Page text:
One way to fix this problem (which is for some their regular working method) is layering: starting with one very specific thing (often dialog) and then making additional passes to add description, body language, internal dialog, action, and so on. This can work quite well if one has a good idea of how many additional layers are needed and what they are; it doesn’t even matter if one misses something, as long as it isn’t the same thing missing in every scene. Few writers are as conscious and analytical as is needed to make this work as their standard process, but it can be really useful in itself as an exercise for integrating all the various things that need to be in a scene.

Unfortunately, there are some things for which writing a two-page exercise is not much help. Macro-level stuff like pacing, character growth, and plot is hard to address outside of an actual story. And sometimes the problem with one’s dialog or action or description turns out not to be with doing the thing itself – the writer has no trouble doing a page of realistic-sounding dialog or a lovely paragraph of description – but with integrating it into the rest of the story.

For this kind of thing, the second method (come up with a project that requires you to do lots of whatever-it-is) is the most logical approach. It’s on-the-job training, and it can be extremely effective. It’s ideal for those of us who are chronically impatient to get down to the real work. One can learn any writing skill one needs to know by using it, with the added bonus of ending up (theoretically) with a saleable story at the end. And one can also be pretty sure that one will be able to integrate that skill in future works, because that’s how one learned to do it in the first place.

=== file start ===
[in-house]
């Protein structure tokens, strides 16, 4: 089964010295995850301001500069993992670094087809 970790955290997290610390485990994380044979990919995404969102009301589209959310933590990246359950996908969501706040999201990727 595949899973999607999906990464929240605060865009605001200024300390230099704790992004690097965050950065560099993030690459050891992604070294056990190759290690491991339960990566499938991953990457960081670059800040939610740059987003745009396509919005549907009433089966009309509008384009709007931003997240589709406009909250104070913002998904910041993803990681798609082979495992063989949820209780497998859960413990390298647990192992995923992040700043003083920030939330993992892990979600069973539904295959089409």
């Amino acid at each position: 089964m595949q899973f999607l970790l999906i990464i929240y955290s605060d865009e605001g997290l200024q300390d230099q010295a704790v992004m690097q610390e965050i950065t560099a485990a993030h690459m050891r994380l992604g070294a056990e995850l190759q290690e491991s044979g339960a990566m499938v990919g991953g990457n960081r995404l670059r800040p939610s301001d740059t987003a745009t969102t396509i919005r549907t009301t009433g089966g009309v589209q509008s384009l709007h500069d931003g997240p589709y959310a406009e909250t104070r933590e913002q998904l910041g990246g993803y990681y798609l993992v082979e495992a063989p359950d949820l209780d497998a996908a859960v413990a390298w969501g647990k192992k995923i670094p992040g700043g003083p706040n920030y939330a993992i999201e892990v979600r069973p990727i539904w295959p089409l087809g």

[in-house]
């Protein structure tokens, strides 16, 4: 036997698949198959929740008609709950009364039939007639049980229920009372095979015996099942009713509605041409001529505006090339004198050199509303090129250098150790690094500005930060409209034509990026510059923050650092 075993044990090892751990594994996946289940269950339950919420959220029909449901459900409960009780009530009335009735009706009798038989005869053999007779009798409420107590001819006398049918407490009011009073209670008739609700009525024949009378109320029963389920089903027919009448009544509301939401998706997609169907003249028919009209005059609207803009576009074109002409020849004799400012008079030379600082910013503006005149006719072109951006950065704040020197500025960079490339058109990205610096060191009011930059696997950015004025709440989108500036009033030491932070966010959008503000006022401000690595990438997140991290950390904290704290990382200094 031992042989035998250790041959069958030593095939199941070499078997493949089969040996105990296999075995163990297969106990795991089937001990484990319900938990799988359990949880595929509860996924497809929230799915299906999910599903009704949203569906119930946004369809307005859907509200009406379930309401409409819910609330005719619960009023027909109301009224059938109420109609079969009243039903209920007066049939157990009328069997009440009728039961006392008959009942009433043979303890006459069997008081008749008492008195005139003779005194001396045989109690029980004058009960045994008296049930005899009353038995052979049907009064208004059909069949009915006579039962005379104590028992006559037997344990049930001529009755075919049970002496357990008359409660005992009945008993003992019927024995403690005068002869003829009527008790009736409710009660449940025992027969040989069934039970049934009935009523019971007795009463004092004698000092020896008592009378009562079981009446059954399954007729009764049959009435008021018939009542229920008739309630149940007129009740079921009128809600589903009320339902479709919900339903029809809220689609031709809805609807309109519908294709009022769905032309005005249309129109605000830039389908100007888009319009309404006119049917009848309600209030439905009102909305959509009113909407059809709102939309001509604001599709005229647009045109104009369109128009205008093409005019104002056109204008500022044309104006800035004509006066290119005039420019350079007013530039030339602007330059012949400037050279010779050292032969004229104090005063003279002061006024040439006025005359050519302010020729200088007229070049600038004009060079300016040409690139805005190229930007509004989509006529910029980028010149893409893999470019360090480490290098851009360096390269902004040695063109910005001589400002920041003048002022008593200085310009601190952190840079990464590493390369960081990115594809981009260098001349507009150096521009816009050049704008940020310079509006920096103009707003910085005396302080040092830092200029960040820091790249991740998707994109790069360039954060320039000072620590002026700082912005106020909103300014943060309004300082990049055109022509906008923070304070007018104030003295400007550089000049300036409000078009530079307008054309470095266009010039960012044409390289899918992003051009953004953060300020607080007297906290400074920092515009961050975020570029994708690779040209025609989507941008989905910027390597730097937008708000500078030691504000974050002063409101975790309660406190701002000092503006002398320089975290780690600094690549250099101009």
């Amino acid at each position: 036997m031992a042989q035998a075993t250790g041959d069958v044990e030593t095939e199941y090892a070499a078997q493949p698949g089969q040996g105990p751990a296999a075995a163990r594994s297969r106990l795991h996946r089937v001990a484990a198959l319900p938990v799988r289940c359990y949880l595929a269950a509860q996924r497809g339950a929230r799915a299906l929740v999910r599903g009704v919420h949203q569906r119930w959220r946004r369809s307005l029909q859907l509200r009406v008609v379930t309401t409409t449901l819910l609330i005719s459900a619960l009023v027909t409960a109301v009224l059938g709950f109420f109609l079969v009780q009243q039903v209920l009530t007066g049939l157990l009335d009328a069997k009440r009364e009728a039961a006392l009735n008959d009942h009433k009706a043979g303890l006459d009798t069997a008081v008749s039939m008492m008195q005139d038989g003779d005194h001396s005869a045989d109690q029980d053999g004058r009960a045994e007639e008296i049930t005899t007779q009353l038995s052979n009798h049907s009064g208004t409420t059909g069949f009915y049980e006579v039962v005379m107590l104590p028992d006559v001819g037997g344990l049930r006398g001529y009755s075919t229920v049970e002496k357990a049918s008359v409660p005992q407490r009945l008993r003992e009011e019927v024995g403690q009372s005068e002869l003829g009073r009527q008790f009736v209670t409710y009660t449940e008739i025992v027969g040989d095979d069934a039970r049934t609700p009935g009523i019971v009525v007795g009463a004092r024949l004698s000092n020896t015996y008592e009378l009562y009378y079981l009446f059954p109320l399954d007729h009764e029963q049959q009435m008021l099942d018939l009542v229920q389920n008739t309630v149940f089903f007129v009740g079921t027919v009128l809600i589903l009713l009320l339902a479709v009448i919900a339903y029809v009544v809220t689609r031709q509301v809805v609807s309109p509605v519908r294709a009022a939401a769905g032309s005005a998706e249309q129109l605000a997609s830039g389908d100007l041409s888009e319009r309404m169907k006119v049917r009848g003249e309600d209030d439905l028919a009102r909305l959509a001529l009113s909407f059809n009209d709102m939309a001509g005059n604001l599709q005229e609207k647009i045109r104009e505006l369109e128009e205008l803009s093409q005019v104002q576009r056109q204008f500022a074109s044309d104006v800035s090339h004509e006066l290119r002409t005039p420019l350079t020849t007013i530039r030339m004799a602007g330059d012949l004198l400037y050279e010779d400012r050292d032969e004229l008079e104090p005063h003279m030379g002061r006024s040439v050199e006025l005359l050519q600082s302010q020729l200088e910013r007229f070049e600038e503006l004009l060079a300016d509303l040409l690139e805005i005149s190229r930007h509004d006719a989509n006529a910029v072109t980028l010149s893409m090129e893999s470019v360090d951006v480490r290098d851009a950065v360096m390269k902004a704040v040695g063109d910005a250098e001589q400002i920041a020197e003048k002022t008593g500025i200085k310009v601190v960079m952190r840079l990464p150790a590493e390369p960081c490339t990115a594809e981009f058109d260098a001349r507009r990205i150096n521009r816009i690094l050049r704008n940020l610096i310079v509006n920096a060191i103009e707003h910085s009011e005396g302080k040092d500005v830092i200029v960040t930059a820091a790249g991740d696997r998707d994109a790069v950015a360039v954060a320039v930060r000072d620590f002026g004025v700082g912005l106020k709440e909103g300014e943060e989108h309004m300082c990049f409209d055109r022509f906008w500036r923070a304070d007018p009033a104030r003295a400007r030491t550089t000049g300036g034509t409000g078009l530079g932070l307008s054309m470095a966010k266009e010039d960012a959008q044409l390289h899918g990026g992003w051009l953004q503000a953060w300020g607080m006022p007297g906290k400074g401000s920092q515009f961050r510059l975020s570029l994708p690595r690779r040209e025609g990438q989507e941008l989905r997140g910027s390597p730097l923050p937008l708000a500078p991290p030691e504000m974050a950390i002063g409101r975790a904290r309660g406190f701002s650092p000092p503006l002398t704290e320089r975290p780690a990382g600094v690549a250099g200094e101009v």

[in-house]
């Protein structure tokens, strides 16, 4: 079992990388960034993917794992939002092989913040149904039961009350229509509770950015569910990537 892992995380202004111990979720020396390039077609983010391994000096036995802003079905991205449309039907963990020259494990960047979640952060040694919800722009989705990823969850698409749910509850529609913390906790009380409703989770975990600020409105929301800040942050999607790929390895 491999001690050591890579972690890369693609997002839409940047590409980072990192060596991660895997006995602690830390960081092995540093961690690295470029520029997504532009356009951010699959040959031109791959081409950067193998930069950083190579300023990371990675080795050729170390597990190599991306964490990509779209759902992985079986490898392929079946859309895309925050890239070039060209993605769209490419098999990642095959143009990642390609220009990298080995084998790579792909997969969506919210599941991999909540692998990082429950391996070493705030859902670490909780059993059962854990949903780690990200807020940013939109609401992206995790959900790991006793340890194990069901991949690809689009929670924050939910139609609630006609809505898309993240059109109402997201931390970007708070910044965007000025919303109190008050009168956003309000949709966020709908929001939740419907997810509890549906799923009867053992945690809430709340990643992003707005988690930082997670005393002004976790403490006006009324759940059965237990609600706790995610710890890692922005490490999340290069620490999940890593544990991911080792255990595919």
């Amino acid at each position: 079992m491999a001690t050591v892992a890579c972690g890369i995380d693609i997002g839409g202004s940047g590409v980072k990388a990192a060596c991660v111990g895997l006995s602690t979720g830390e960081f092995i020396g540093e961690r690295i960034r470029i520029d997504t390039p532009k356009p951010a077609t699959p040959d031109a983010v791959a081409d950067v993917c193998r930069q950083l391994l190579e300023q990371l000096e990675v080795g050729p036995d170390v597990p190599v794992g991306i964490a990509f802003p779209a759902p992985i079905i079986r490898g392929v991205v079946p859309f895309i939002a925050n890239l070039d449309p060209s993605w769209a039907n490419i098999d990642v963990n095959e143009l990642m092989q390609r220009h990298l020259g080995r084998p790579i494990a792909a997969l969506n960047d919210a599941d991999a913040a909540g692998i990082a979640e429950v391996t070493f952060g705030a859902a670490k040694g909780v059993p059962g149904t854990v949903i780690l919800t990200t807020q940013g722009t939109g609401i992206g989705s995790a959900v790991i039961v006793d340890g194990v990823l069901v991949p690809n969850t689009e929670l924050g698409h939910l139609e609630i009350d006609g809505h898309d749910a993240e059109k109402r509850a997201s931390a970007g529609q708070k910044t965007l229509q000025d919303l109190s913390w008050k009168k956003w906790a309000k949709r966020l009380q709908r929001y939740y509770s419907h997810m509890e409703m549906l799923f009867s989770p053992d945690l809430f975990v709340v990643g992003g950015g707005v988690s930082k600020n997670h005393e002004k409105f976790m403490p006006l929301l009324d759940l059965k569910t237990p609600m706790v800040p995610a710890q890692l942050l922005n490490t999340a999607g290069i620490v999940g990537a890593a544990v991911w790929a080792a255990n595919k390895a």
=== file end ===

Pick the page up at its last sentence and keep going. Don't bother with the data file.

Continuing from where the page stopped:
The first catch is that working this way does not guarantee that one will end up with a saleable finished product. Most writers are perfectly OK with writing a two-page exercise that they know isn’t ever going to be anything but an exercise. They’re a lot less OK with writing a twenty page short story or a 300-page novel that turns out to be seriously flawed, even if improves a specific skill. And if the writer’s problem is with something at the macro level, it is entirely possible that writing one novel isn’t going to teach them enough to get that skill up to an acceptable level.

Which is the other catch: writing a whole novel, or even a couple of short stories, usually takes a lot longer than doing a couple of focused exercises. Novels not only take a lot of time, they involve a lot of different skills, and it is easy for the writer to get distracted. The story that was planned as a way to learn to really dig into characterization and growth slips gradually into the kind of action-adventure that the writer is already familiar with and comfortable doing (or vice versa). Furthermore, because there are a lot of different skills in play, the writer doesn’t get as much practice at any one of them, so the learning curve seems a lot longer and more time-consuming than it ought to be.

A mixed approach seems to work best for most writers, especially at the start of their careers, but it really, really depends on temperament and personal style. I loathe most writing exercises, and for the first twenty years of my career I didn’t use them at all because “write a scene that meets these requirements” was something that I felt I could just as well do in pay copy. It worked for me…but looking back, I’d have gotten a handle on some things a lot faster if I’d had the patience to do a few of those annoying exercises.

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Doing it all at once

Before I begin, let me just mention that Points of Departure, the anthology of Liavek stories Pamela Dean and I did, is going live on May 12, and we just got a very nice starred review http://www.publishersweekly.com/978-1-62681-555-1 at the Publisher’s Weekly website. This is a very big deal, as PW affects things like library purchases. I’m not sure how this will work for an ebook, but libraries do carry them now and it is also available as a print-on-demand paperback, so I guess we’ll find out.